Sitting before three flat-panel computer monitors displaying graphical map and satellite imagery in the U.S. Army’s Command Post of the Future in Baghdad, commanders with the 3rd Infantry Division have instant access to intelligence and can talk to fellow commanders on secure Voice over Internet Protocol (VoIP).

Over in the barracks, enjoying their downtime, soldiers use their computers to download music files, send instant messages and chat with friends and family back in the United States via Web cameras and VoIP.

The applications used by commanders during operations and soldiers during downtime may be different, but in the newly digitized U.S. military they want the same thing: bandwidth, and lots of it.

DataPath, a privately owned company based in Duluth, Ga., provides satellite communications to the U.S. Army in Iraq and Afghanistan. Founded in 1996, DataPath specializes in supplying custom-built satellite ground stations and network connections to customers operating in austere environments.

The fast-growing company reported 2004 revenues of $89.7 million, a 130 percent increase over the previous year and its third consecutive year of more than 100 percent annual revenue growth. The company’s 2003 revenues were $39 million.

When DataPath began business, it provided satellite communications for the civilian market. In 1998, the firm won its first government contract as part of the federal Commercial Satellite Communications Initiative, a program to find commercial solutions to the military’s growing demand for bandwidth.

Today DataPath’s business is 90 percent military, and half of its 240 employees are in Iraq and Afghanistan, serving Army and Marine units in the field.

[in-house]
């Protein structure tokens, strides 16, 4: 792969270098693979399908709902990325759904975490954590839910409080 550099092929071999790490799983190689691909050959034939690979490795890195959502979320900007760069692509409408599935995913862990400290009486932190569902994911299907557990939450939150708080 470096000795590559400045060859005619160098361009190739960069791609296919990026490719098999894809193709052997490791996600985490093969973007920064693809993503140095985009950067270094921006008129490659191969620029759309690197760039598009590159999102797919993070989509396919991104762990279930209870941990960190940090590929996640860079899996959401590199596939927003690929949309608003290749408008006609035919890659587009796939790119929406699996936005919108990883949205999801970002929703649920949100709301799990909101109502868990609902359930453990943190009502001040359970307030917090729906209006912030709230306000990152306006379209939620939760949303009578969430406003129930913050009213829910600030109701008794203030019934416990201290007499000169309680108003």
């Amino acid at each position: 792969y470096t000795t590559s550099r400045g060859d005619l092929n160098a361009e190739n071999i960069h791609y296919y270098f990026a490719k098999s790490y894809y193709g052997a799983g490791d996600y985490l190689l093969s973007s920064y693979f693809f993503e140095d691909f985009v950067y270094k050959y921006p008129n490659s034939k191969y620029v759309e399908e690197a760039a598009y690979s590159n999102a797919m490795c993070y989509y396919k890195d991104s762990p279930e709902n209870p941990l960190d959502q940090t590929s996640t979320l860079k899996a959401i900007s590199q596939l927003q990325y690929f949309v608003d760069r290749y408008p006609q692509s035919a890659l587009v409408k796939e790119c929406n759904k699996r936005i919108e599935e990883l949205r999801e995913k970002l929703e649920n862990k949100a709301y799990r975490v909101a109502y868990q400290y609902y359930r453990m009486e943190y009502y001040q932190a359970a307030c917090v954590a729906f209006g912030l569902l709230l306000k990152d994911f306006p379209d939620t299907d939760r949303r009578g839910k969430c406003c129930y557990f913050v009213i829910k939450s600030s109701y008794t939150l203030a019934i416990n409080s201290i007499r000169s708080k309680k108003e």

“Companies like DataPath are in a unique perfect storm in that bandwidth demand is growing exponentially, both on the military and commercial side,” said industry analyst Brett Lambert of DFI International.

As the Army has bought more bandwidth-intensive systems, it relies more and more on satellite data networks. Applications such as voice over IP devour vast amounts of bandwidth. When the 3rd Infantry Division deployed to Baghdad earlier this year, it wanted VoIP, which DataPath provided.

“You have to look at bandwidth now like you used to look at fuel for a tank division,” said Army Col. Jeff Kappenman, manager of unmanned aerial vehicles (UAVs) for the Army’s Training and Doctrine Command.

Speed of connectivity is primarily a function of data transportability. Andy Mullins, DataPath’s chief executive, said that transportability comes down to available ground space for antennas, as there is plenty of bandwidth provided by orbiting satellites. Adding more or larger antennas on the ground translates into greater bandwidth.

On June 13, DataPath announced it won a $17.5 million sole-source Army contract to supply 14 Joint Network Node Satellite Communications Trailers and 38 smaller Satellite Battalion Command Post Node Trailers.

These systems will go to the 4th Infantry Division, which is preparing to head back to Iraq. The Army’s first fully digitized division, it requires up to twice the satellite bandwidth of other divisions.

DataPath has equipped four of the Army’s 10 divisions and it expects contracts later this year to equip the rest.

Mullins sees huge potential for DataPath as the U.S. military transforms itself into a fully digitized force. The military’s embrace of the concept of network-centric warfare translates into tremendous bandwidth demand to connect forward deployed and often widely scattered air, ground and sea units.

Mullins said DataPath’s aggressive growth strategy is to offer the military new connectivity solutions, and to acquire companies that provide ground terminal management applications and troubleshooting software. Last month, DataPath acquired M&C Systems, Plano, Texas, a provider of earth terminal monitoring and control software.

One of DataPath’s new initiatives involves providing the U.S. Marine Corps with the ability to broadcast live video feeds from UAVs to multiple command posts across Iraq by locating its portable ground terminals at command nodes.

Lambert said DataPath and other satellite bandwidth suppliers are hot properties right now, whose fast growth and high profits are being eyed hungrily by the private equity markets. “It’s a matter of months, not years, before they get swallowed up,” in an acquisition-driven defense market, he said.